Internet Explorer privacy protections also being circumvented by Google, Facebook, and many more

By Lorrie Faith Cranor

Posted on February 18, 2012


I am glad to see the Safari cookie circumvention brouhaha bringing attention to problems of privacy self regulation and privacy protection tools. But Safari is not the only browser with this problem and Google is not the only company to exploit it. And circumventing cookie controls is not a new problem. As Riva Richmond wrote on on September 17, 2010, "Large numbers of Web sites, including giants like Facebook, appear to be using a loophole that circumvents I.E.’s ability to block cookies...."

Microsoft is patting themselves on the back for having a browser that doesn't have the Safari circumvention problem. They explain that their Tracking Protection Lists avoid this problem. TPLs do avoid this problem, but the TPL implementation in IE9 is extremely difficult to use (see my blog post when IE9 came out as well as our usability study) and if you don't turn on TPLs, you will be relying on the IE default privacy settings, which are also being circumvented.

The current excitement is about circumventing the default settings on Safari, which are supposed to block third-party cookies. But IE actually has a similar default setting, only the IE setting is a little more nuanced. Ten years ago, back in 2002, Microsoft implemented a default setting that blocks most third-party cookies, but lets in those that either aren't associated with personal data or that provide opt-outs. The way this works, is IE blocks third-party cookies that don't come with a special code called a P3P compact policy (CP) -- basically an extra HTTP header that includes codes that summarize the privacy policy for the cookie. Under the default setting IE checks the CPs and also blocks cookies that have CPs Microsoft considers to be "unsatisfactory" from a privacy perspective. So companies that don't want their third-party cookies blocked need to have satisfactory CPs (basically if they collect anything identifiable they need to offer opt-outs).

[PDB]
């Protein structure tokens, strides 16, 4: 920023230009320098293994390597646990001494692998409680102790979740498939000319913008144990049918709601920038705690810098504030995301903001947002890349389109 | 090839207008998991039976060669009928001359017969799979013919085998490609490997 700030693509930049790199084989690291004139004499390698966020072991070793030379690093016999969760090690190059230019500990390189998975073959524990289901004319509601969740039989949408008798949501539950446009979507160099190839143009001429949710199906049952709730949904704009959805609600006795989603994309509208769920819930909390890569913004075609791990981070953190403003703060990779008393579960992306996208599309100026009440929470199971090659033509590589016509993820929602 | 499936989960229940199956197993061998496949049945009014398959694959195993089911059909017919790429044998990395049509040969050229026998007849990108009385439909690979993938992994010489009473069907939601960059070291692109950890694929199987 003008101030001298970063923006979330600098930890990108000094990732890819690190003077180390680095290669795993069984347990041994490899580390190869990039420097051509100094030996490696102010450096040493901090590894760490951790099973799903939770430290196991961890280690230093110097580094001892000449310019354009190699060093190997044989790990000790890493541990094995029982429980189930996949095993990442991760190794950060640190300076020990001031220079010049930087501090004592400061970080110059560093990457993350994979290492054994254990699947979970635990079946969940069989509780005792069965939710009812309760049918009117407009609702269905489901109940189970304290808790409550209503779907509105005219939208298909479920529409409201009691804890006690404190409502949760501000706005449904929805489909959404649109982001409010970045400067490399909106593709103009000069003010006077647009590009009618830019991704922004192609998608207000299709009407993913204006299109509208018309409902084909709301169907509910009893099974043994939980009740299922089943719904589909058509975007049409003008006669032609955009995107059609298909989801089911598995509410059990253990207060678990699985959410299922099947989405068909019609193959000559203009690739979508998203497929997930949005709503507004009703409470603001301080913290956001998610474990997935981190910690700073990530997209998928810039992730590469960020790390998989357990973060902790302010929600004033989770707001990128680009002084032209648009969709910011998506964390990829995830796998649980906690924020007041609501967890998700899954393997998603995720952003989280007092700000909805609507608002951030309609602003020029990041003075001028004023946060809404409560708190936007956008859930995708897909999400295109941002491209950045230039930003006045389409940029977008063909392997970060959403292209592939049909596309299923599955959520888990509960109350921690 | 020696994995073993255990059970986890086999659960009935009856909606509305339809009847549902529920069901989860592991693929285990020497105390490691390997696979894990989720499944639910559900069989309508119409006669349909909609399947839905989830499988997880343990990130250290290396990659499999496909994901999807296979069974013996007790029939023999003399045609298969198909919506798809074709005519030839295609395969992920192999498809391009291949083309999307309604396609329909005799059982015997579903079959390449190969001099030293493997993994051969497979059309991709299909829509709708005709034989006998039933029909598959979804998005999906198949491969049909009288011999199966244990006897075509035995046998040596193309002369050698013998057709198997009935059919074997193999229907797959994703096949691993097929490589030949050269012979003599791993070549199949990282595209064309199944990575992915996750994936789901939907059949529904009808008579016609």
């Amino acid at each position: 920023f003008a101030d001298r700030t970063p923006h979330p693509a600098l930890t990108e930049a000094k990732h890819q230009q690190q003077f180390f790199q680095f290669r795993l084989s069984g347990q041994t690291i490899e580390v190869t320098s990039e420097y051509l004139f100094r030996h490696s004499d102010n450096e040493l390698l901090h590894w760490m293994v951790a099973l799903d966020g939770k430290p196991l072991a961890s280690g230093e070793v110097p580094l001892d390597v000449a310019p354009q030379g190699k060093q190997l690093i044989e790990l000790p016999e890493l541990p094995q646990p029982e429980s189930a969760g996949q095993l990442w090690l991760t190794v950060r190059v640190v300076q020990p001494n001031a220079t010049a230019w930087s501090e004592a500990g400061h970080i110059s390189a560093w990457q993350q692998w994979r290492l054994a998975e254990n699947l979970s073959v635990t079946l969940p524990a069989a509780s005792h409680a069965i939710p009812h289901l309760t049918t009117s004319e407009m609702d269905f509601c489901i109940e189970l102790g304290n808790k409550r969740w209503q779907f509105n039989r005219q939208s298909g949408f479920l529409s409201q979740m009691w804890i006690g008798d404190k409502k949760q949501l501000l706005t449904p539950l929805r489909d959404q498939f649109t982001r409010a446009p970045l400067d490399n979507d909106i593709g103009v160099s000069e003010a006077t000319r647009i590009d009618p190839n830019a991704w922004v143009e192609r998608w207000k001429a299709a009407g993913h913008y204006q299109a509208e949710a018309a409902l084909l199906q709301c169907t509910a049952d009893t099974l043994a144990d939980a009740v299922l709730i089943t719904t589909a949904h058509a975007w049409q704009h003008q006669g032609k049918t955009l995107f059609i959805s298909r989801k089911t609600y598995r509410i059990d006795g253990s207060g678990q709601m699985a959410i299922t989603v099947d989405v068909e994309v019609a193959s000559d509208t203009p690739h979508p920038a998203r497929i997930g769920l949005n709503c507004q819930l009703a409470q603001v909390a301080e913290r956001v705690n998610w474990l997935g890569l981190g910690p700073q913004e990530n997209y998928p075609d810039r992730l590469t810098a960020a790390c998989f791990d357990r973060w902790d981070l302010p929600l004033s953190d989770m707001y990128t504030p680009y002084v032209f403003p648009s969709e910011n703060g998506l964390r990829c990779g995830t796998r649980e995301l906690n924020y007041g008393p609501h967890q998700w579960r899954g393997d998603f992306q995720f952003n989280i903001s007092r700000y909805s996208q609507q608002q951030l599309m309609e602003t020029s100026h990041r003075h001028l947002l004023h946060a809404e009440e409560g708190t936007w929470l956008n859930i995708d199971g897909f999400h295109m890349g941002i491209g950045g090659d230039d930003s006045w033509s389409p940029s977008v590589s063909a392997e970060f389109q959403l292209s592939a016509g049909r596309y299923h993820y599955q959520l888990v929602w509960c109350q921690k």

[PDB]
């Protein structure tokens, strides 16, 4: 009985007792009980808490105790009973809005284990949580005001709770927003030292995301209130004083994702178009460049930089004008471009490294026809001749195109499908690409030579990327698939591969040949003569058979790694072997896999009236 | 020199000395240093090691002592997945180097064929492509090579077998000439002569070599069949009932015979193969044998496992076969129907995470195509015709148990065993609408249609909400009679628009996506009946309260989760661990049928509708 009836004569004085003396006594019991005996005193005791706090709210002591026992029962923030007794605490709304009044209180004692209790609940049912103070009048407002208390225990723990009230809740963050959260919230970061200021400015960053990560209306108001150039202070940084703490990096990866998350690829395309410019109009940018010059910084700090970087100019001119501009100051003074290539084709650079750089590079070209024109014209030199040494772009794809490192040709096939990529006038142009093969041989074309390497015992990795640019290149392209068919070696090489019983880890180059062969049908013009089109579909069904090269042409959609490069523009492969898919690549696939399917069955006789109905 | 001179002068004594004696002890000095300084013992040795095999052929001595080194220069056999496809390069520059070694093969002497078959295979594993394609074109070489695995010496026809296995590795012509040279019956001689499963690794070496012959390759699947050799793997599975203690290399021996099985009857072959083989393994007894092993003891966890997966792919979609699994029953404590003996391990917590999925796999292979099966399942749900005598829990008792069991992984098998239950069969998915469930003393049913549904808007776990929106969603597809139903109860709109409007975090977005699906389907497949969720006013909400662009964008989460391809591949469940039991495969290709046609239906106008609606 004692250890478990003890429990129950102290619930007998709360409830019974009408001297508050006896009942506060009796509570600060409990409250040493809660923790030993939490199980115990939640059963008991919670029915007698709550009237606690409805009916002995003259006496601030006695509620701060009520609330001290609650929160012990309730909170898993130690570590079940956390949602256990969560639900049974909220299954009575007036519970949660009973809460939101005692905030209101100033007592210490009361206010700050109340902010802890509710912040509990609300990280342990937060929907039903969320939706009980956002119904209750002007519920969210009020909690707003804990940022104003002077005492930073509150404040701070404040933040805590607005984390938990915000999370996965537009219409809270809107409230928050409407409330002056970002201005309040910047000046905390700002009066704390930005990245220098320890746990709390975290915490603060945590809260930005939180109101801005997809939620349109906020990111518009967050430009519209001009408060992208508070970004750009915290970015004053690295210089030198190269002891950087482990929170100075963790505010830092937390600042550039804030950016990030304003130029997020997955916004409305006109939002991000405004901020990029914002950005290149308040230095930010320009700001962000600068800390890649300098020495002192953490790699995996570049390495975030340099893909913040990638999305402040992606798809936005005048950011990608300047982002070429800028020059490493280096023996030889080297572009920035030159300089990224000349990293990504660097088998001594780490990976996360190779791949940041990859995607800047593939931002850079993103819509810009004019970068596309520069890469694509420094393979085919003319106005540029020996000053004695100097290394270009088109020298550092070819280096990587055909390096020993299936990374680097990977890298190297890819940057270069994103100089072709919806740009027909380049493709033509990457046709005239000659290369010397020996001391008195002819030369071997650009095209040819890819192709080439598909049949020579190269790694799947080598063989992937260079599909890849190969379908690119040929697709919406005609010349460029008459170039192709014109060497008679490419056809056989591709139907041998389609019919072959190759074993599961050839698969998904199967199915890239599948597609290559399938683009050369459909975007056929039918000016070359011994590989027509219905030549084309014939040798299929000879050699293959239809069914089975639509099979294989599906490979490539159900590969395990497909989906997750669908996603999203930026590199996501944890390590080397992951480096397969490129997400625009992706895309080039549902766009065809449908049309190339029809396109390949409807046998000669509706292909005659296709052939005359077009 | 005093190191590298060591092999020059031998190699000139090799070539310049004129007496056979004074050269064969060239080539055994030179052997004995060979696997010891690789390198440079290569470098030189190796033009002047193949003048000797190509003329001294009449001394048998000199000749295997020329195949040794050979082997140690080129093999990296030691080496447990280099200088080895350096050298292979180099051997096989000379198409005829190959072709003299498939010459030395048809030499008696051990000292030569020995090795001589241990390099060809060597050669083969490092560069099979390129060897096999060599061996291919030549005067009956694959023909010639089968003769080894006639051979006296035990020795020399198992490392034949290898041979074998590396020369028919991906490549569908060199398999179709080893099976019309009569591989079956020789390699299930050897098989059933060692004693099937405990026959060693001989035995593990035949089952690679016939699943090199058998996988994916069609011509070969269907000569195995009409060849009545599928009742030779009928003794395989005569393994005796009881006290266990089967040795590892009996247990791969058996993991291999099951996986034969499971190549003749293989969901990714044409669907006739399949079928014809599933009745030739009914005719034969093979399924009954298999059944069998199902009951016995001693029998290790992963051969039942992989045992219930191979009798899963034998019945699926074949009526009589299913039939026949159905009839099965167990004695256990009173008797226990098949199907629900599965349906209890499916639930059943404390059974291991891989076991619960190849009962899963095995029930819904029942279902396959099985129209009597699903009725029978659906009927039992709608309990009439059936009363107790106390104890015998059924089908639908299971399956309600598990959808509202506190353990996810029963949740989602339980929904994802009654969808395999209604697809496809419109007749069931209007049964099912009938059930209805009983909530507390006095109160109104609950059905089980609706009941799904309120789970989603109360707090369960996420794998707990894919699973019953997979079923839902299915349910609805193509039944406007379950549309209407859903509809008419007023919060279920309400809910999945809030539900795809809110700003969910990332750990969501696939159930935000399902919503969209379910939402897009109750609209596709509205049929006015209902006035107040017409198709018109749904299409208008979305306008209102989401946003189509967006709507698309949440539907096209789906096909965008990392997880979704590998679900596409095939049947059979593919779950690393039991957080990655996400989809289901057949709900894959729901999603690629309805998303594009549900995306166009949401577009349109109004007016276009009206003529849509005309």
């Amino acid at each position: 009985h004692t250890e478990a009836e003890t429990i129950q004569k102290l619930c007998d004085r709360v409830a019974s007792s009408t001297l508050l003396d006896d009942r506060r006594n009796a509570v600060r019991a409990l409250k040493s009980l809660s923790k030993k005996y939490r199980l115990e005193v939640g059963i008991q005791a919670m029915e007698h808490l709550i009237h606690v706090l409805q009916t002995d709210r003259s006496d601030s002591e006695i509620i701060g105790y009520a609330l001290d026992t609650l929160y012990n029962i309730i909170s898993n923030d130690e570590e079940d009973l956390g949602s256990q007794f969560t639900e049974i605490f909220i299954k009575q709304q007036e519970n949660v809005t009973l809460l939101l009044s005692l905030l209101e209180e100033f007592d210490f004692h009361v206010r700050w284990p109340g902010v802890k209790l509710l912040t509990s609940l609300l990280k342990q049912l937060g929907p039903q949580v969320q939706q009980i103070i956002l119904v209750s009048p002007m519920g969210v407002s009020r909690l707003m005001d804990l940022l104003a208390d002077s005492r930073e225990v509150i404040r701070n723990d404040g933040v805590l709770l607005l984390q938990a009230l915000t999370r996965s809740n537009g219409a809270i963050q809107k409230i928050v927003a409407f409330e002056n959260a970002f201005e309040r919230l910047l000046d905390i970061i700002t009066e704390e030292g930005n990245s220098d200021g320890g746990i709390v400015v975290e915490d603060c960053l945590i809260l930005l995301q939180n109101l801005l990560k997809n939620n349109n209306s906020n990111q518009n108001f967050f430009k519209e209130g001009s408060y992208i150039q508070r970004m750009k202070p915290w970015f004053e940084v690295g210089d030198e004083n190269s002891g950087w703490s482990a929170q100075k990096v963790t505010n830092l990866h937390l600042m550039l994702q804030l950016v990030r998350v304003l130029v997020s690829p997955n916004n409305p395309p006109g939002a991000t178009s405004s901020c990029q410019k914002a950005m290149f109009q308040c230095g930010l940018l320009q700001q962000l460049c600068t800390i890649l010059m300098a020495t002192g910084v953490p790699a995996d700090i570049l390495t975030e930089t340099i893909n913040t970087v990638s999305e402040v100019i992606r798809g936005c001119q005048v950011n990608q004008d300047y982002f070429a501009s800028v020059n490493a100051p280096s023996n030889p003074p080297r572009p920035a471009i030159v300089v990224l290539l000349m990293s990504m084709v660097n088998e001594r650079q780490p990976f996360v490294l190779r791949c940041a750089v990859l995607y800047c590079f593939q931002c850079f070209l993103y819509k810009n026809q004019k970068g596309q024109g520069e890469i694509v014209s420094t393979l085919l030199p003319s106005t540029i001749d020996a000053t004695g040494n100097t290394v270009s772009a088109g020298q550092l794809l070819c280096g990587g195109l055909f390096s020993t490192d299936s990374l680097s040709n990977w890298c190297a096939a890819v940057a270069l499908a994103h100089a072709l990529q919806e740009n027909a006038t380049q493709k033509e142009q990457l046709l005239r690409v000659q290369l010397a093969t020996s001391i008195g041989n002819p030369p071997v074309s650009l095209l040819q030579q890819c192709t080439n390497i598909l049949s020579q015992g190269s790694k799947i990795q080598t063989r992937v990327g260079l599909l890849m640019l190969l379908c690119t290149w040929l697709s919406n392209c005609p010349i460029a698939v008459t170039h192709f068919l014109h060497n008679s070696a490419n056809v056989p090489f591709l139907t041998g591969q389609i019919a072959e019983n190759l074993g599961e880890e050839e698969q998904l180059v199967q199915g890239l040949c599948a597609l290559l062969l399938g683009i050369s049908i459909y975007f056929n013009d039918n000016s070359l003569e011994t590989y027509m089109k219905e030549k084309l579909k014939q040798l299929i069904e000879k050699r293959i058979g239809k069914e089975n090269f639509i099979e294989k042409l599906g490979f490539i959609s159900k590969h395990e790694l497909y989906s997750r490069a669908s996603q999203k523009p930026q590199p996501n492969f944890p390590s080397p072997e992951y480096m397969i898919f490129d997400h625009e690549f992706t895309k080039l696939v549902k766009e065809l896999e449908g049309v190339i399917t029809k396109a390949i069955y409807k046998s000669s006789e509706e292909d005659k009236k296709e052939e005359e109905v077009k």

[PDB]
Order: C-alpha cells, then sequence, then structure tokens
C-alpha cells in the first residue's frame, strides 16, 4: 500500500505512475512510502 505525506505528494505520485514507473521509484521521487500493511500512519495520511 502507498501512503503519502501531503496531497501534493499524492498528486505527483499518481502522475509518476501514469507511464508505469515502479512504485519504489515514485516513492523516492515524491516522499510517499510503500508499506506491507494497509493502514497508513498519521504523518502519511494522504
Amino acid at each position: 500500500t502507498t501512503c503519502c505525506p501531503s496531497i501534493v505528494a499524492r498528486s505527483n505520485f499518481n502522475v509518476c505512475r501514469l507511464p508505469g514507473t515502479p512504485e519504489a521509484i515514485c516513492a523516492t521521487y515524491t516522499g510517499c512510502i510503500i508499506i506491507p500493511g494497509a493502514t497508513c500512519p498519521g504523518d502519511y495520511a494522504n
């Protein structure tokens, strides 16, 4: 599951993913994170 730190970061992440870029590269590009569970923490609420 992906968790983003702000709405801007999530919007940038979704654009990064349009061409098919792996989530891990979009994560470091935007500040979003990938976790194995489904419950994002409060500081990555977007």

But, companies have discovered that they can lie in their CPs and nobody bothers to do anything about it. We've found thousands of companies with CPs that don't seem to match their actual practices.

Companies have also discovered that, due to a bug in IE, if they have an invalid CP, IE will not block it. So P3P:CP="BOGUS CP" allows a company to circumvent IE cookie blocking! Now they don't have to lie. But they can put in this code that basically turns off IE cookie blocking. Looks like a circumvention to me.

BTW, lots of companies do this, and they know full well they are doing it, including the company that has been in the news this week.... Google! Here is Google's compact policy:

P3P:CP="This is not a P3P policy! See for more info."

But Google is not alone. Here is Facebook's CP:

P3P:CP="Facebook does not have a P3P policy. Learn why here:"

Amazon used to do this but they got sued over it and now they have a valid CP. (The law suit was dismissed in December, largely because the plaintiffs did not allege harm.)

The excuse everyone uses to justify this circumvention is that P3P is dead and IE breaks the cool things they want to do on their website, so therefore it is ok to circumvent browser privacy controls. There is a long painful history associated with P3P (and one that I played a significant role in -- I chaired the P3P working group and literally wrote the book on P3P), and I will be the first to admit that P3P is on life support at best right now. But despite that, Microsoft is still using it as part of their default cookie settings that the vast majority of IE users depend on. So, if you don't like P3P, how about asking Microsoft to take P3P out of their browser? Or how about going back to the W3C (the organization that standardized P3P) and asking them to declare it dead? I suspect nobody wants to do that because it might call into question the effectiveness of industry self regulation on privacy. W3C is currently hard at work on a new privacy standard called Do Not Track (DNT) which the industry is currently rallying around. Once the spotlights are off and companies have to live with the standard they created and discover that it prevents them from doing what they want to do, will they declare it dead as well and feel justified in circumventing it too?